Rate increases; the most debilitating piece of the personal insurance puzzle

Incomplete draft from March 15, 2015.  I could write this post, with very little variation, this week as well. That is a massive failure.  Adding any more to it would be a waste of time.

 

The setting; a longtime customer is hit with double-digit rate increases two years in a row.  First year can be absorbed but by the second they have had enough.  The end result; YOU keep the customer.  That is the goal right?  Find a group of people who trust you and keep their business with you as long as possible.  What happens?  His $5500 premium drops to $4200.  Yes, scary.  In that he decides to save some money and drops an umbrella.  We also move a child onto their own.  So where is the fail?

Dynamic underwriting exists…and somehow it is bad for customers

I’ve had my own run of claims as well as some others going on lately.  Fortunately, an occurrence that could have been claimed, sort of,  and a basic “How to handle a claim post”

Both are still accurate and both are somewhere between far from the truth and not enough.  I’ve long thought insurance functions as much like a credit card or bank loan than what people expect from insurance.  But, maybe I’m also abusing or misusing the word dynamic a bit.

Marketing pieces are valid….just not yours

This was the basis for two postcards I had done in 2012.  I liked them, still do. I like most things that hold up over time and the things on here do.

Then the next blurb I wrote was called “What does your agent have” this is a post I can probably write weekly if not every other week.  The same format of a solicitation keeps coming.

In my opinion, and there is a bit of data to support this, mailing campaigns still work.  Period.  We have done several this year and they have all produced several results.  Why?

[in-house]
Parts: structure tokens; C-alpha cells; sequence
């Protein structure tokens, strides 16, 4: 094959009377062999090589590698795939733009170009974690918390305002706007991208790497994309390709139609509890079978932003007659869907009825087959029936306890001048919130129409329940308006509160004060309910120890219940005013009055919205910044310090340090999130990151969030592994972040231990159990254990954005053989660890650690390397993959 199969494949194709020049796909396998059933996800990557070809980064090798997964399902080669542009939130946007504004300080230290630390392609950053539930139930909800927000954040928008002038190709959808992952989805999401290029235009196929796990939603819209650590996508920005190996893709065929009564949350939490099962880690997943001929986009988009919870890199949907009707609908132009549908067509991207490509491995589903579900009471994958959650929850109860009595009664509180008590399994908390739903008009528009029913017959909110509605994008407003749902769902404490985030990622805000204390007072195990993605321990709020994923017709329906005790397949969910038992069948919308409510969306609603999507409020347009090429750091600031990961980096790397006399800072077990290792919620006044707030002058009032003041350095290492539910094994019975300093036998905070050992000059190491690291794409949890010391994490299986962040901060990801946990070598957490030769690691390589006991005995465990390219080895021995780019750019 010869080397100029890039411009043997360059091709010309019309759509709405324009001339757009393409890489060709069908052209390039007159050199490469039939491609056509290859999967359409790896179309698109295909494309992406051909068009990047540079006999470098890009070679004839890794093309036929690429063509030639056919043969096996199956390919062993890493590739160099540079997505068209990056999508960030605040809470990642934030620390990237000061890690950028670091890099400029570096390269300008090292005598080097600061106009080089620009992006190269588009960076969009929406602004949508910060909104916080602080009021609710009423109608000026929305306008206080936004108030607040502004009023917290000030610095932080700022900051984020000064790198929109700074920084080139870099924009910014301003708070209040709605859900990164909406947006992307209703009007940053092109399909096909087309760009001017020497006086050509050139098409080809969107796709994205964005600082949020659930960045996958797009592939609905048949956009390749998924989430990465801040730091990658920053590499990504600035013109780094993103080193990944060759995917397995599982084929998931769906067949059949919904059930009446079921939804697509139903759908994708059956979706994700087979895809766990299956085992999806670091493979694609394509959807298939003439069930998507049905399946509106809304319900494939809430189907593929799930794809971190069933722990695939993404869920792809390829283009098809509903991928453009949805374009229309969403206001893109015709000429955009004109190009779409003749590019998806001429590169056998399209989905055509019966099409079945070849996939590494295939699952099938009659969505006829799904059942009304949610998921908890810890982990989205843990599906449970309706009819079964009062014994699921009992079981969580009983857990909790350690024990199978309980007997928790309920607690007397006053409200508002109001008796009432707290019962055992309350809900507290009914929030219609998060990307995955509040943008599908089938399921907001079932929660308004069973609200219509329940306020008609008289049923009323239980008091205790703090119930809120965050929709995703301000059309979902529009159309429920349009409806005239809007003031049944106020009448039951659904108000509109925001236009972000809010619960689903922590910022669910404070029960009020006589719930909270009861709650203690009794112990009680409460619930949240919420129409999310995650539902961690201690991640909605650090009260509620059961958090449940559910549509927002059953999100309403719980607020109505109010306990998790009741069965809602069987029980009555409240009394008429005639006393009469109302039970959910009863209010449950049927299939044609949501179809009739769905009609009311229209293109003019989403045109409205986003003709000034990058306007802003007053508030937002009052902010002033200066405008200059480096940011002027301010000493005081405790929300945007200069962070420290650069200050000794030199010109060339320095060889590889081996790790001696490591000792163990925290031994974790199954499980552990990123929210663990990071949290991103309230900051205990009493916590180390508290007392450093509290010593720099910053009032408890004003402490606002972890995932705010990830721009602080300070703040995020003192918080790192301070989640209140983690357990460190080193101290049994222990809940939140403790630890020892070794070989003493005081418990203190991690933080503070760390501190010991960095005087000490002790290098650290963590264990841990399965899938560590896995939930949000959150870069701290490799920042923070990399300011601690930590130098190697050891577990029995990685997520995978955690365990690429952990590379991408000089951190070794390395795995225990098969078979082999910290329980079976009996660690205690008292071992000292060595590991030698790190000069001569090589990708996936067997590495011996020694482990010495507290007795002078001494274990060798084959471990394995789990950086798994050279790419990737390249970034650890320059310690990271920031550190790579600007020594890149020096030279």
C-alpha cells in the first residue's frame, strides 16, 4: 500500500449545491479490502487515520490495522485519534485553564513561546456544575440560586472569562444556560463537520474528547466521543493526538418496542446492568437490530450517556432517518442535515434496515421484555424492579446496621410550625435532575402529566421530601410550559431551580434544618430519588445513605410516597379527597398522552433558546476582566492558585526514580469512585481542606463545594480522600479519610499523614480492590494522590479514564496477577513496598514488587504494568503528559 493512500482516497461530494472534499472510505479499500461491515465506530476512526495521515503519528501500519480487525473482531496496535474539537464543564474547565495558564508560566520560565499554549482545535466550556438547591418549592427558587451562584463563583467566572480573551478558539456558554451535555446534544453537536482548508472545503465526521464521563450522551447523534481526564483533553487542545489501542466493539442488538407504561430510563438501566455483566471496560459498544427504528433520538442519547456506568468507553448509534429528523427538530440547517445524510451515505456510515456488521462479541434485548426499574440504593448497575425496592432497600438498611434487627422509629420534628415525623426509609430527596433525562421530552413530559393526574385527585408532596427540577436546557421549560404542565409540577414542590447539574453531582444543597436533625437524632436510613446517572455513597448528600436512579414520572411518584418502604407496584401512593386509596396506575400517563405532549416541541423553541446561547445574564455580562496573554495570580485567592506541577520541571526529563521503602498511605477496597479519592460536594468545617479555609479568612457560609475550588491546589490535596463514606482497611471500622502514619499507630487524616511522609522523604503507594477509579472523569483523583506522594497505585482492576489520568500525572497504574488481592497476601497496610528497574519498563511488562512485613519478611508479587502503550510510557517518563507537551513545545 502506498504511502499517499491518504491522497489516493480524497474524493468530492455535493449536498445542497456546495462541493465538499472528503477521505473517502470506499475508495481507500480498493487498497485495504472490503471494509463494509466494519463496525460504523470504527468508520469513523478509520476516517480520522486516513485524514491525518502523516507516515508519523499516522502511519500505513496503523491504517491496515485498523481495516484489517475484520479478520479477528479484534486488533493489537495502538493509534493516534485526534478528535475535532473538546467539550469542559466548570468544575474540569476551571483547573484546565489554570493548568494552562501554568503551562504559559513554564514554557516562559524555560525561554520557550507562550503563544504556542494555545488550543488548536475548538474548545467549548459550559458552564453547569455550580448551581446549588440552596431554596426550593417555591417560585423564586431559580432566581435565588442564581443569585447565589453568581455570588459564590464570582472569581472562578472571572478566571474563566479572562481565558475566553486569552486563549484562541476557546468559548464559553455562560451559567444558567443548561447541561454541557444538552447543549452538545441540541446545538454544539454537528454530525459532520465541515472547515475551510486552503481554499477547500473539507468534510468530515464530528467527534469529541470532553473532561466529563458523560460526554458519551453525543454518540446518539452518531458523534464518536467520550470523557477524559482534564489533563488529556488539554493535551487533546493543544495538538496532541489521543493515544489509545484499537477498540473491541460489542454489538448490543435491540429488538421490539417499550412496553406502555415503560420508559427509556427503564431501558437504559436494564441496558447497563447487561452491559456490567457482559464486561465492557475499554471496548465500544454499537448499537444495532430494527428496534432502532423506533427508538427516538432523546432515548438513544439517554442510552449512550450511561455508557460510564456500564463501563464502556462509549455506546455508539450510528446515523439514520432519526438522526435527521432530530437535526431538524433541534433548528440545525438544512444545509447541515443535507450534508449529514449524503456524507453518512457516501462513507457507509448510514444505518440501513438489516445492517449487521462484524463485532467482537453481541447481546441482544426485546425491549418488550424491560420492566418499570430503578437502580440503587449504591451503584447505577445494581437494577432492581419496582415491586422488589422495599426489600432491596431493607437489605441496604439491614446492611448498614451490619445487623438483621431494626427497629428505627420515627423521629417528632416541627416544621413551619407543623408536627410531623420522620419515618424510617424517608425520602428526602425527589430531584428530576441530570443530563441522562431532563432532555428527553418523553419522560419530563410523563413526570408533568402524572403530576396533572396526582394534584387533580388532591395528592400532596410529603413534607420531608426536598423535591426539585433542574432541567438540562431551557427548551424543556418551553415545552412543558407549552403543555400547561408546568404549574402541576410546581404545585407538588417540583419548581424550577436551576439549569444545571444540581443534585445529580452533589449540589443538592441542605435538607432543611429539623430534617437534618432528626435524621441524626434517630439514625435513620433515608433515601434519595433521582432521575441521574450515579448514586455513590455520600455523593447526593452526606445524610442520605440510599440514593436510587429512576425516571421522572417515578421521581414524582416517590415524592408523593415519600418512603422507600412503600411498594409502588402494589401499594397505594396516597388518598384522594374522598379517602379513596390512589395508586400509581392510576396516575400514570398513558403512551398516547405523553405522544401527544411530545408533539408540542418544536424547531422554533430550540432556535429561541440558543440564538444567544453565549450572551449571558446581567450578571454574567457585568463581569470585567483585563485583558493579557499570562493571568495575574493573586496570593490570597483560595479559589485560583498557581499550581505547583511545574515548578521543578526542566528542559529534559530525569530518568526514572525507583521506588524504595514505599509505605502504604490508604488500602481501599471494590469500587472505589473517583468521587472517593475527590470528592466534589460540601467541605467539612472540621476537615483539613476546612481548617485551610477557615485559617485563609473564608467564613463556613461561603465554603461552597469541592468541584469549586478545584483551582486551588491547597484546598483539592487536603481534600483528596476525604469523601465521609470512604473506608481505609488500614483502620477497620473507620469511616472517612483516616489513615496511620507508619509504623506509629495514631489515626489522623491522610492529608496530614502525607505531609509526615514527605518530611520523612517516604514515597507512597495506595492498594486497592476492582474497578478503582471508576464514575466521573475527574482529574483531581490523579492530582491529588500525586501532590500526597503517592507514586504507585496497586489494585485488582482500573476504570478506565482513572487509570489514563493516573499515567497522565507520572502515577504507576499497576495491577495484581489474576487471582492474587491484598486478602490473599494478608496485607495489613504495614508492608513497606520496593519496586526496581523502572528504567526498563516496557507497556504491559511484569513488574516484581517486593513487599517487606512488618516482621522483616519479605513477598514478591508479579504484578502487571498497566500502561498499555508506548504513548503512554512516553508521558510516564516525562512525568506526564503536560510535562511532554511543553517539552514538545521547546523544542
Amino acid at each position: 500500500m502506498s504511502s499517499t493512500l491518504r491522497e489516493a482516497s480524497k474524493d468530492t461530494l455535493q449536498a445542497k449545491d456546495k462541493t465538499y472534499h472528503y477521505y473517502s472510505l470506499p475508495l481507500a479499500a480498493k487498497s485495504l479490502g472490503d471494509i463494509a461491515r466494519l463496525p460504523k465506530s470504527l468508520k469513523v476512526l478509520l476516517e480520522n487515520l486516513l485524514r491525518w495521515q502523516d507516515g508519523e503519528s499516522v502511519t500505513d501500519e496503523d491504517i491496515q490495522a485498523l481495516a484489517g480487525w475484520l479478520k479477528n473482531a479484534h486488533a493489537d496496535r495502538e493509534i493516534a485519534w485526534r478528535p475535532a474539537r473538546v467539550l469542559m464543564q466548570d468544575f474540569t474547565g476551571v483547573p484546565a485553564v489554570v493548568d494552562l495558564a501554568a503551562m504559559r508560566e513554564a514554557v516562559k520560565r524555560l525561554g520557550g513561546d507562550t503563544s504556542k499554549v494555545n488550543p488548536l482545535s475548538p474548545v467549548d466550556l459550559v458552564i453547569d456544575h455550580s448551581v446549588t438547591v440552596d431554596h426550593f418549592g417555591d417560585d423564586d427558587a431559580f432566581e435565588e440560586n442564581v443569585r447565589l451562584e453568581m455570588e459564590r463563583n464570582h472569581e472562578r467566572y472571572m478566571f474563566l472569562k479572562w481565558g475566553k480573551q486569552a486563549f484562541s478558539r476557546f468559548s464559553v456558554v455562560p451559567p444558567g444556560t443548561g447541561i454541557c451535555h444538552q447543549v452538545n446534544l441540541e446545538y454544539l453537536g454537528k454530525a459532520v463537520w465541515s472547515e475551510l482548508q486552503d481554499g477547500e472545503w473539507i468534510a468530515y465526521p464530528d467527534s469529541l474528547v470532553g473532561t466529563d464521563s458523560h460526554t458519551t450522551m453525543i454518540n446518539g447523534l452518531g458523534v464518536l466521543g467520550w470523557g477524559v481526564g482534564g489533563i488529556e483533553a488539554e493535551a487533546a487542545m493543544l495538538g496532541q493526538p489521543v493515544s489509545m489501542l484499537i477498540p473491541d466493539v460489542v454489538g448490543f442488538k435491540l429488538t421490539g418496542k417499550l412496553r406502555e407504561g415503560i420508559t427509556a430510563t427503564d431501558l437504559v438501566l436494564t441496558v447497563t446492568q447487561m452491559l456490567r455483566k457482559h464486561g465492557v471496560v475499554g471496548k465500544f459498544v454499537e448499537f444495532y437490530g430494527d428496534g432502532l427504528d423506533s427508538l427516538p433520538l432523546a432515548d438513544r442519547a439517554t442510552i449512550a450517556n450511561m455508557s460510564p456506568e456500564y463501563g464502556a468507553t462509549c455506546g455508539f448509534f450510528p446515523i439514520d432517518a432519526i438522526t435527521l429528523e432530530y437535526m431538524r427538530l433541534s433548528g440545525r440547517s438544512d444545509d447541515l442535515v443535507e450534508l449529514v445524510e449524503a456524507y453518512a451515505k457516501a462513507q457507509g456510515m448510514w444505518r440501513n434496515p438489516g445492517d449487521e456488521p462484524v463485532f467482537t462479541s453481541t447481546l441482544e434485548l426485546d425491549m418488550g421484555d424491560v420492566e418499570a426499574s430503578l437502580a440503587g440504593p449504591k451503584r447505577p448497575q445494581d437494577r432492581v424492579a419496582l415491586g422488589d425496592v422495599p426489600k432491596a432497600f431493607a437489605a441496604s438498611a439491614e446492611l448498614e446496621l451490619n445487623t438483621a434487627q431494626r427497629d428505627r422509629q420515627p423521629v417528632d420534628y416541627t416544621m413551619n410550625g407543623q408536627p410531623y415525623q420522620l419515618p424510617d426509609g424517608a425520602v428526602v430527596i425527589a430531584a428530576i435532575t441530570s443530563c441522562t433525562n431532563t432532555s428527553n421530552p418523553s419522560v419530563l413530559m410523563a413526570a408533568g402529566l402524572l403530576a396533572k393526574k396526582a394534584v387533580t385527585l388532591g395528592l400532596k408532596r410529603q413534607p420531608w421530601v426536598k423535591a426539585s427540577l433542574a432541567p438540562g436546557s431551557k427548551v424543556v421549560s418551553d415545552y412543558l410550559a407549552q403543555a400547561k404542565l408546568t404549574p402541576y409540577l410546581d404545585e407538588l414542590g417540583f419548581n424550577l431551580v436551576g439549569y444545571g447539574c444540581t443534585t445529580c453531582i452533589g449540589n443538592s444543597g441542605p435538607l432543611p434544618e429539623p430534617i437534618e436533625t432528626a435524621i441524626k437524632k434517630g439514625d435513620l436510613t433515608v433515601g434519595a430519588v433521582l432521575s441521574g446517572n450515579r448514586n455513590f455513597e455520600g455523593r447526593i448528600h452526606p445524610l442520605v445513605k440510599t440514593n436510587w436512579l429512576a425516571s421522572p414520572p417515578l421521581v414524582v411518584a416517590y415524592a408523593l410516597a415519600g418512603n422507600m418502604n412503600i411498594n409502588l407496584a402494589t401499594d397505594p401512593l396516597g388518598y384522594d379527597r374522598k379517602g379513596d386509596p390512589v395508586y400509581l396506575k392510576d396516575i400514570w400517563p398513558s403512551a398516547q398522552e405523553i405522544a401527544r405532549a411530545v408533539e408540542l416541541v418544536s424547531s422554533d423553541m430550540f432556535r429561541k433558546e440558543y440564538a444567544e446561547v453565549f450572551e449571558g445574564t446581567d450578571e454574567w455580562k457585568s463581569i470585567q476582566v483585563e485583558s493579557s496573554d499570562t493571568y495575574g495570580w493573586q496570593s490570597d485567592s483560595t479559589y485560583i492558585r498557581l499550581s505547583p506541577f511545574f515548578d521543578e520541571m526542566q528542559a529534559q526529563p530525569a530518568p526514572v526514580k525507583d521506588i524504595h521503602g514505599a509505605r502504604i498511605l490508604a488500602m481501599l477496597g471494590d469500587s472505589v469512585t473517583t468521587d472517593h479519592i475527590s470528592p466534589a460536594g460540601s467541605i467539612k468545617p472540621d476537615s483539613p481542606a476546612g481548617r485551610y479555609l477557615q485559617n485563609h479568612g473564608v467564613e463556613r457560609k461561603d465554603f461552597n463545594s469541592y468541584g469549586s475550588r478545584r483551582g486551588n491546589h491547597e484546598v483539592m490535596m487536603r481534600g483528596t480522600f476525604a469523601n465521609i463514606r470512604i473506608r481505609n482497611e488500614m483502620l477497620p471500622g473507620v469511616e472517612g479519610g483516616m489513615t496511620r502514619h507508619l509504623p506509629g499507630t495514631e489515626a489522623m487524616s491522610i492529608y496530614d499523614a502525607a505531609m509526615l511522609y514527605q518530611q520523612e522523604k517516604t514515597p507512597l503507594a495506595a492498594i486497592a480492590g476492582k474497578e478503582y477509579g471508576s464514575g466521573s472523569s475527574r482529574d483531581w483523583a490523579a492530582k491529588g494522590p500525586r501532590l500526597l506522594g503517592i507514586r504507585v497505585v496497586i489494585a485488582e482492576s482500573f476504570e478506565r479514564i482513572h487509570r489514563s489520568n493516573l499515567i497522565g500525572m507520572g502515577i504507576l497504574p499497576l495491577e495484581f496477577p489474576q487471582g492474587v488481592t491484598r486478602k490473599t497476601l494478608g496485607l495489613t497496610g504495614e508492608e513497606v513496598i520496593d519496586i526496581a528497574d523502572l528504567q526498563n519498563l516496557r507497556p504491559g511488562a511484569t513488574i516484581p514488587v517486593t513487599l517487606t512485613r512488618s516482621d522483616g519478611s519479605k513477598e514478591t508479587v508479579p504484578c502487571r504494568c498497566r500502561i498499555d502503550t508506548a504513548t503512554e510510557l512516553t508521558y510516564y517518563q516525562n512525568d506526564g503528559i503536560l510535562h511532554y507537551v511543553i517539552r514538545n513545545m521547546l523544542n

Customers. Period

But really, I call them Friends and Acquaintances;

“There are no strangers here, only friends you haven’t met yet”  William Butler Yeats

A bit deep on Friends from 2015 coincides with a training session with some pieces that are a bit off

I’ve never quite fully understood the philosophy of  “A, B and C customers….”  In the sense that I completely understand what is being said; focus your time on energy to produce a better outcome.  Great.  But, on the other hand, when you see in insurance today can partially be attributed to widespread use of this kind of attitude.

What you can do that they can’t

Apparently, I forgot to hit publish in September 2013

 

Enough already, so sad that industry publications continue to write articles about direct writers (state farm, allstate, geico, liberty mutual, etc.) and how the independent agents are competing against them.  Are you really?  Maybe it is time for a solid look in the mirror.  While you are at it maybe you look at your business plan as well.

Some things to consider;

1. Do you really want their customers?  I like leftovers but my wife is a great chef.  Her leftovers are the only one’s I eat, I’m not interested in anyone else’s.  The lesson, focus on what you want instead of what they do not want.

“The System” is stacked

* Reflecting on some older posts in an effort to stir my brain back up and see where my thoughts have gone over the last 8 years*

Today it is off this one, A Day in Court; http://theinsurancebill.com/?p=184